If This is War, There Must be Casualties — And there certainly are: legitimate e-mail messages. Mail you send to friends, mail you asked to receive, such as from mailing lists, customer support, order inquiries. You may have even paid to get that mail, but sometimes the mail is stopped by providers if it has “forbidden” words in it.
Imagine trying to cope with breast cancer and not being able to get mail from your support group because your provider decides anything with the word “breast” in it must be porn spam. Don’t laugh: it’s happened. Even astronomy newsletters get filtered to the trash because of discussions of what can be seen with the “naked” eye.
It’s thus very likely that mail you’ve sent — completely legitimate messages to your friends, co-workers, family, and others — didn’t get through because they or their mail providers are trying to reduce their own spam level, and your mail got caught up in their filters.
Getting Your Own Mail Through
First, always use a proper subject line! Blank subject lines are a common spammer trick, so never leave it blank, since many spam filters assume blank-subject messages are more likely spam. Never use one-word subjects, another spammer trick, such as “hello”, “hi”, or similar.
Second, and it’s sad to say it, avoid common trigger words (like “naked”, or any variant on the word “Viagra”!) until you’re sure that your recipient will get your mail; see “whitelisting” below.
Getting Mail You Want
You signed up for a newsletter, or sent a vendor an order, but don’t hear any reply. Rude and nasty companies? Probably not: it’s more likely they did respond, but you simply did not get it. It’s very important that you find out what your e-mail provider is doing to cope with spam. Are they filtering your mail? Do you have any control over those filters? What if you’re fighting breast cancer? Wouldn’t you want to get mail from your support group? You must have control over the filters used to evaluate your mail! That way, you can “whitelist” (allow) all mail from your support group so it can get though no matter what — even if (gasp!) people in your breast cancer support group send mail with the word “breast” in it.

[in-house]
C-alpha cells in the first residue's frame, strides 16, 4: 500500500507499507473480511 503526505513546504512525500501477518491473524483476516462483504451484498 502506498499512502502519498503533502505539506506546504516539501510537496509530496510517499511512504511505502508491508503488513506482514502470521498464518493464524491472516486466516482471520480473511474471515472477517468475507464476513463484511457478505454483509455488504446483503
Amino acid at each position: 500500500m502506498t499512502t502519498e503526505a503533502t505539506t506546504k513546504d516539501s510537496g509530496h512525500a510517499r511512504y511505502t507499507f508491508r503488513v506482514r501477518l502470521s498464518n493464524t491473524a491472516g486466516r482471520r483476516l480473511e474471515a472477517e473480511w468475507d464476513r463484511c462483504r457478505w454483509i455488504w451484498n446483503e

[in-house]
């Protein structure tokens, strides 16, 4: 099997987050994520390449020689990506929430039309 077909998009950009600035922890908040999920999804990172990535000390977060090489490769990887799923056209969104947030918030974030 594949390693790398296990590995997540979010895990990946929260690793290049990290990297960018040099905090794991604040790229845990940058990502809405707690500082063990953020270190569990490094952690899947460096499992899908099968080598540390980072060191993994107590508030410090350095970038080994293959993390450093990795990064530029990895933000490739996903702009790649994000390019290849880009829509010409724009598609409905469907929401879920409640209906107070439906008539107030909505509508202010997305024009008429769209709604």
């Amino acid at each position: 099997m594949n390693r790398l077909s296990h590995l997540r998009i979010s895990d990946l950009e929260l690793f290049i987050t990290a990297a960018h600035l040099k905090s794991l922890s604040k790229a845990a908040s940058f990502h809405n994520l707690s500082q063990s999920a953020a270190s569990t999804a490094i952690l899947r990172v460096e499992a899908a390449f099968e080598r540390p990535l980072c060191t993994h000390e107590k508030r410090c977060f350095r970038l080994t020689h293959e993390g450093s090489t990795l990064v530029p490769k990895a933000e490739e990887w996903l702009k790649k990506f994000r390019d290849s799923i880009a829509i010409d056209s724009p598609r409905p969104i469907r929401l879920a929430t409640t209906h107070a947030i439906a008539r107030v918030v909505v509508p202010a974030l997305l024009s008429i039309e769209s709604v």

The time to do something is before you sign up for a newsletter or send a customer service request. When you expect a reply, make sure you’ve whitelisted the domain or address the reply will come from. Legitimate mailing lists will send a confirmation request to ensure you really want the subscription (rather than, say, someone else who put your address in the signup box).
It’s also a good idea to whitelist your own friends. It’s also possible to set up a password that someone can put in the subject line to get mail through. This is True, for instance, has a huge subscriber list, so it’s impossible to whitelist them all. How, then, do they get responses from readers? A password that readers can put on their message to get through the filters. It’s shown prominently on True‘s Contact Page so readers can easily find it. Spammers are pretty lazy, so they don’t try to find such passwords, but even if they did, it’s easy to change it and post the new one on your web site.
Whitelisting and passwords work great if you run your own server with SpamAssassin, but may not work if you use (for instance) Google’s Gmail filtering. No worries: they do it for you, when you “train” their filters using the “spam” and “not spam” buttons.
Worse, legitimate sites can get all of their mail blocked. There are “blacklist” services that mail server owners can use to try to block mail based simply on where it’s sent from, even if it doesn’t otherwise trip filters. The problem: some of these blacklists are poorly constructed: even an anonymous complaint that’s in error can cause the sending site to be blocked, at least for a time. Such a tactic is thus adding to the problem of legitimate mail being blocked, rather than really helping the situation.
The bottom line: spam causes many more problems than simply clogging your inbox. You may be getting lots of spam, but still not get the mail you truly want. Legitimate mail that’s blocked is a true casualty of the war on spam.
Next Topic: Phishing and Other E-Mail Scams